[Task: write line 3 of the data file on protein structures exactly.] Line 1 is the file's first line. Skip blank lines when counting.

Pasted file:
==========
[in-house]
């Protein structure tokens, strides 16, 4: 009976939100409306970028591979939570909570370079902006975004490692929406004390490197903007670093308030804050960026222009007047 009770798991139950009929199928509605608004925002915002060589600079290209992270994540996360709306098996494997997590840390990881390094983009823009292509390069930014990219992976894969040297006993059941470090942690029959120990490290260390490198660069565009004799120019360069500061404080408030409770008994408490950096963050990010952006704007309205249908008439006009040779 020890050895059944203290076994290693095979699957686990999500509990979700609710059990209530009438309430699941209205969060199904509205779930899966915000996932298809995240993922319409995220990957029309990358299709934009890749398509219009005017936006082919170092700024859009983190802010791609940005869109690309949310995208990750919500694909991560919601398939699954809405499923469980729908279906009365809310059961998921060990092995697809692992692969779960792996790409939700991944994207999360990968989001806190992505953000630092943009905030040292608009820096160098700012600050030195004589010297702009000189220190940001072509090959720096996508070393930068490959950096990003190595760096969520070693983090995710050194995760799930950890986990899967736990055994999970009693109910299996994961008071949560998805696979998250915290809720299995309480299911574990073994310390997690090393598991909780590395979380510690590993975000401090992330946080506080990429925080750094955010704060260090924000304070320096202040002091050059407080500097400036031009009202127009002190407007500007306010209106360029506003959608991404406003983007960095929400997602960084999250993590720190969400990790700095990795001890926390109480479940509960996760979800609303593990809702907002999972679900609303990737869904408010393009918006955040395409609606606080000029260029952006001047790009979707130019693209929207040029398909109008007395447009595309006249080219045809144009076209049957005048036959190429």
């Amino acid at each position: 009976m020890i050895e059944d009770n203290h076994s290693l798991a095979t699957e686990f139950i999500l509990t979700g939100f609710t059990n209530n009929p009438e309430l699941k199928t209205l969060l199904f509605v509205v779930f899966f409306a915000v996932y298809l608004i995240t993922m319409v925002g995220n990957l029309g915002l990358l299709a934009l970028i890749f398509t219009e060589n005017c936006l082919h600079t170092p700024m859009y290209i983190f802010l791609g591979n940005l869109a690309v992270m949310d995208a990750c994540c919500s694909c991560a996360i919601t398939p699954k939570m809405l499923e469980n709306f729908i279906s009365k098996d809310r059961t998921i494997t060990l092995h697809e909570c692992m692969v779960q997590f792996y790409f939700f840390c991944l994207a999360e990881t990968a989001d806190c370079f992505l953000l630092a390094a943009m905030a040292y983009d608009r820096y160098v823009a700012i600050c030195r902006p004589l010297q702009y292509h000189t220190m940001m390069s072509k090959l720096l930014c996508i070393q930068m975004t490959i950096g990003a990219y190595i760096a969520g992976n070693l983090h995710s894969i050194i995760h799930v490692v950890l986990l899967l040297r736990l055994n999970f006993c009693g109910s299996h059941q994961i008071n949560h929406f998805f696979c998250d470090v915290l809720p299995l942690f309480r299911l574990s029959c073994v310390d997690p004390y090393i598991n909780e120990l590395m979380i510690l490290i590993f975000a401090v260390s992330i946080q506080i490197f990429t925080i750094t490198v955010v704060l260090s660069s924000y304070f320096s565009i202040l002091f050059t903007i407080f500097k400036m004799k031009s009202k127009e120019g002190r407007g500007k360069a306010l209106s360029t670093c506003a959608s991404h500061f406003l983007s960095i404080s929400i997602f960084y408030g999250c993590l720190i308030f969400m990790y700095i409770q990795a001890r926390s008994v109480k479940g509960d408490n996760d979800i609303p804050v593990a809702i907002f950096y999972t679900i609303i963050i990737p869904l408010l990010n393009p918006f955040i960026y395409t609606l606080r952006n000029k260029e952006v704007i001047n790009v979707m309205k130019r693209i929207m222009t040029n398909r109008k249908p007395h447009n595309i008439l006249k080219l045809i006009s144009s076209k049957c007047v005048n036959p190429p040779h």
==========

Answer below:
């Amino acid at each position: 009976m020890i050895e059944d009770n203290h076994s290693l798991a095979t699957e686990f139950i999500l509990t979700g939100f609710t059990n209530n009929p009438e309430l699941k199928t209205l969060l199904f509605v509205v779930f899966f409306a915000v996932y298809l608004i995240t993922m319409v925002g995220n990957l029309g915002l990358l299709a934009l970028i890749f398509t219009e060589n005017c936006l082919h600079t170092p700024m859009y290209i983190f802010l791609g591979n940005l869109a690309v992270m949310d995208a990750c994540c919500s694909c991560a996360i919601t398939p699954k939570m809405l499923e469980n709306f729908i279906s009365k098996d809310r059961t998921i494997t060990l092995h697809e909570c692992m692969v779960q997590f792996y790409f939700f840390c991944l994207a999360e990881t990968a989001d806190c370079f992505l953000l630092a390094a943009m905030a040292y983009d608009r820096y160098v823009a700012i600050c030195r902006p004589l010297q702009y292509h000189t220190m940001m390069s072509k090959l720096l930014c996508i070393q930068m975004t490959i950096g990003a990219y190595i760096a969520g992976n070693l983090h995710s894969i050194i995760h799930v490692v950890l986990l899967l040297r736990l055994n999970f006993c009693g109910s299996h059941q994961i008071n949560h929406f998805f696979c998250d470090v915290l809720p299995l942690f309480r299911l574990s029959c073994v310390d997690p004390y090393i598991n909780e120990l590395m979380i510690l490290i590993f975000a401090v260390s992330i946080q506080i490197f990429t925080i750094t490198v955010v704060l260090s660069s924000y304070f320096s565009i202040l002091f050059t903007i407080f500097k400036m004799k031009s009202k127009e120019g002190r407007g500007k360069a306010l209106s360029t670093c506003a959608s991404h500061f406003l983007s960095i404080s929400i997602f960084y408030g999250c993590l720190i308030f969400m990790y700095i409770q990795a001890r926390s008994v109480k479940g509960d408490n996760d979800i609303p804050v593990a809702i907002f950096y999972t679900i609303i963050i990737p869904l408010l990010n393009p918006f955040i960026y395409t609606l606080r952006n000029k260029e952006v704007i001047n790009v979707m309205k130019r693209i929207m222009t040029n398909r109008k249908p007395h447009n595309i008439l006249k080219l045809i006009s144009s076209k049957c007047v005048n036959p190429p040779h």